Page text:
Christmas on the World Cup

by • December 4, 2013 • Columns, UncategorizedComments (0)211

Ski racers have to get creative to enjoy the holidays

 

The holidays are one of my favorite times of the year. I love the snow and the decorations all around. I love Christmas music playing in the background everywhere you go. I love getting together with family and friends to celebrate long-held traditions. There are so many delicious holiday treats and drinks to enjoy. There are just so many good things going on at once!

Thanksgiving with her mom, Deborah; sister Kalli; and dad, Ronn. The holidays fall in the middle of racing season for elite cross-country ski racers and can be a challenge.

Thanksgiving with her mom, Deborah; sister Kalli; and dad, Ronn. The holidays fall in the middle of racing season for elite cross-country ski racers and can be a challenge. Courtesy Kikkan Randall

For most people, the holidays are a sort of mini vacation. It usually means some time off work, an excuse to eat and drink whatever you want, and a free pass to stay up late. For a ski racer, however, Thanksgiving and Christmas both fall within days of important races in the heart of the racing season and therefore we have to approach the season with a little different routine.

For the last 15 years, my holiday seasons have been all about striking a balance between enjoying the holidays and still staying in top shape to perform at the important races just afterward. Early in my career, this meant spending Christmas at home with my family, but staying disciplined enough to get in bed at a decent hour and not letting my nutrition veer too much off course with all the goodies around. Later on, as I began racing full time on the World Cup, the holiday seasons have mostly been spent in Europe away from family.

Since I don’t get to be home for Thanksgiving and Christmas these days, I’ve adopted a few strategies to still enjoy the magic and energy of the holiday season while maintaining the focus on my race preparation.  Before I leave for the race season in early November for example, my family and I usually cook an early Thanksgiving dinner. I usually do the turkey, which is quite comical when I realize the day before that I haven’t given myself enough time to thaw a turkey and have to go track down an unfrozen bird. And then the awkward dance of preparing it and trying to remember how to cook the thing! While I’m definitely better at skiing than cooking, it’s so great to get some quality time with my family before I hit the road.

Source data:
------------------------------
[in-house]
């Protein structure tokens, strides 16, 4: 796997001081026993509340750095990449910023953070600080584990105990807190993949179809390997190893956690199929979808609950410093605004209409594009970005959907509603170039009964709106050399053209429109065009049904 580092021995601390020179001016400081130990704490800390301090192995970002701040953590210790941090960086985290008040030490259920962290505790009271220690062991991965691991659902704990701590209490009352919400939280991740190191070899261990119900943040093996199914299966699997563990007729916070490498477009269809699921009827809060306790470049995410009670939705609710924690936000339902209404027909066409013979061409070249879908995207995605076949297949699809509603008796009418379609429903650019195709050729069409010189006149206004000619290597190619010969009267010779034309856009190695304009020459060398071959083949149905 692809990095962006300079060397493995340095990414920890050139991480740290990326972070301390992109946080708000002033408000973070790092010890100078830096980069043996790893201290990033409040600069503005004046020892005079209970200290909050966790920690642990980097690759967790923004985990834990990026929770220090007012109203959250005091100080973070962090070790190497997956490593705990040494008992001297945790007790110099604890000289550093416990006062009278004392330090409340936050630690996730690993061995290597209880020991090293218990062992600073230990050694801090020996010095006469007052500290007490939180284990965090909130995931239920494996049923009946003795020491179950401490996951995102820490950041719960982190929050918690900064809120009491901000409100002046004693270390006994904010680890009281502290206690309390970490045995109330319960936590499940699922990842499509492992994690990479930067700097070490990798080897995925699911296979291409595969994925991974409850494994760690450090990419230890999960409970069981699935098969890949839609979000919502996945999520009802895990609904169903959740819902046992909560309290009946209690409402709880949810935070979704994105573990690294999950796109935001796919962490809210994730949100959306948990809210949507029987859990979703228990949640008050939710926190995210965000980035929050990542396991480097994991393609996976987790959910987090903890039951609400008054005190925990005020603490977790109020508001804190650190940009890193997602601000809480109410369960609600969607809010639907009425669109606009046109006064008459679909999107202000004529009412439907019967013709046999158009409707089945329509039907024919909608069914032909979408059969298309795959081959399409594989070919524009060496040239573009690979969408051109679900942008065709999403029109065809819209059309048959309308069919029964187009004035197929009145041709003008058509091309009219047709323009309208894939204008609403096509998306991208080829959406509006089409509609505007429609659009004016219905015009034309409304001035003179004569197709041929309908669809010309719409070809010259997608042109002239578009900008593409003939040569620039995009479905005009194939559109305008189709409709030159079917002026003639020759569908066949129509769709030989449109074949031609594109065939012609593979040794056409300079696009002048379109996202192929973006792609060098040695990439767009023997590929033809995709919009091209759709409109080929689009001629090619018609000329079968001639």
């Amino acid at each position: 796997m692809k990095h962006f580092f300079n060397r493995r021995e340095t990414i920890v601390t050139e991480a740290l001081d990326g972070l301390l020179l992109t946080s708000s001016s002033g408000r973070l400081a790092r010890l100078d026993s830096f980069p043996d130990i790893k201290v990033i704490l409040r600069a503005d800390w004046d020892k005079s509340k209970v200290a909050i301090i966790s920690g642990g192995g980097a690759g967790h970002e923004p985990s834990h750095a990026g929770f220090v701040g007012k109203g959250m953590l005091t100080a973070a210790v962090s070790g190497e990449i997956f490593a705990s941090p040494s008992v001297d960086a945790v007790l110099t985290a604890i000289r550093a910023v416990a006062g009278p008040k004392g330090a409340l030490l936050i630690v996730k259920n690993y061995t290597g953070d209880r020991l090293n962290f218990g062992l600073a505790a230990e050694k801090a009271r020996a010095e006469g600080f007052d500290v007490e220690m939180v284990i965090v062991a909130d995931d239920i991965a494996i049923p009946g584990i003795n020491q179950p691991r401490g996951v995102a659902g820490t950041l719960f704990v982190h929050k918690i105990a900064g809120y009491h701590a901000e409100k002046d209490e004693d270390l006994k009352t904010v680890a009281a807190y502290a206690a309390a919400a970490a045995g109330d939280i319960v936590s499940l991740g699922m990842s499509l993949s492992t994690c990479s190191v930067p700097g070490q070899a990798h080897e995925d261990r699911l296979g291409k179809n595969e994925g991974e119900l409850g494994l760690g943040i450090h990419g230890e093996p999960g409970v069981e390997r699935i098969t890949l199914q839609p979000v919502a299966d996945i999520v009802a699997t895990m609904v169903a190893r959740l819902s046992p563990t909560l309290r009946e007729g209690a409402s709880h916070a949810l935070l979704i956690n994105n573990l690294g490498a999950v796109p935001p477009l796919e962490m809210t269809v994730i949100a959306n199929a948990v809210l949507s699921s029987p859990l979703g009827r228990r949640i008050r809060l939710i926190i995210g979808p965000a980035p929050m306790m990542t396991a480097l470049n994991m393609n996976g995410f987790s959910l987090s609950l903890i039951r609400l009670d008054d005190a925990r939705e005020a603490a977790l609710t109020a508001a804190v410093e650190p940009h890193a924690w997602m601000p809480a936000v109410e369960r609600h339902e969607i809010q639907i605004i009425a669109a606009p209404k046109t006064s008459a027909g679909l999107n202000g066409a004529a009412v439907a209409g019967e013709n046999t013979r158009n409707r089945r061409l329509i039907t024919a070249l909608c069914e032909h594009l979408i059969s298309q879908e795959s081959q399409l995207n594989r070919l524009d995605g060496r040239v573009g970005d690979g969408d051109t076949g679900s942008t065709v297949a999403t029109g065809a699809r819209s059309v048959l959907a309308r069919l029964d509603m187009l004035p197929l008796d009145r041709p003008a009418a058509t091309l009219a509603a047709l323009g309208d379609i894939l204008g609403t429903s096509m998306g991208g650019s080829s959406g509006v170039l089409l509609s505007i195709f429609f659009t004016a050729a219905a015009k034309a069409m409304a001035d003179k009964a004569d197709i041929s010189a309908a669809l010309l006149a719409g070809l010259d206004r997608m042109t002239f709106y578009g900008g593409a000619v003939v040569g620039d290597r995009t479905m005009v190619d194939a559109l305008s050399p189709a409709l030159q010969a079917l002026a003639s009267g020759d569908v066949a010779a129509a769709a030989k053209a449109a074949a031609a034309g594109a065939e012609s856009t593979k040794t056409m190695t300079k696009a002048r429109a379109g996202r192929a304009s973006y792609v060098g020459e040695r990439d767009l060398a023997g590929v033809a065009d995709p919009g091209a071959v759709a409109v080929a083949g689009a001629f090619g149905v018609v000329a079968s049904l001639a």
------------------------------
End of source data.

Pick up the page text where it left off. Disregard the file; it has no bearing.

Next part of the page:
For Christmas I am usually in Europe, so I have collected a small box of decorations that we put up in whatever hotel we’re staying in. My teammates and I do a little secret Santa gift exchange and I carry a little speaker in my drink belt that blasts Christmas tunes on the ski trails.  I once had my coach so confused when he could hear “Jingle Bells” every time I passed by. I like to wear cheesy reindeer antlers over my hat, even if I’m doing intervals, and pull my Christmas socks up over my ski tights. It’s all a little goofy but it puts me in the holiday spirit.  And thanks to Skype I still get to virtually participate in some of the family holiday traditions and gatherings.

While I’m definitely looking forward to spending the holidays back home again at some point, Christmas on the World Cup has provided some unique experiences.  I’ve gotten to participate in a few holiday traditions from other countries and go for some amazing Christmas Day ski adventures. It’s also been nice to have a reason to keep active, stay rested and maintain a good base of nutrition, so that when the holidays are over, I get to start the new year with positive energy and good health.

This year my husband and I will be spending Christmas in Switzerland. We’re hoping for lots of snow and good cheer. I wish you the very best holiday season as well!

Cheers, Kikkan ☺

Anchorage’s Kikkan Randall is a three-time Olympian and is preparing for the winter Olympics in Sochi. She also is president of Fast and Female USA.

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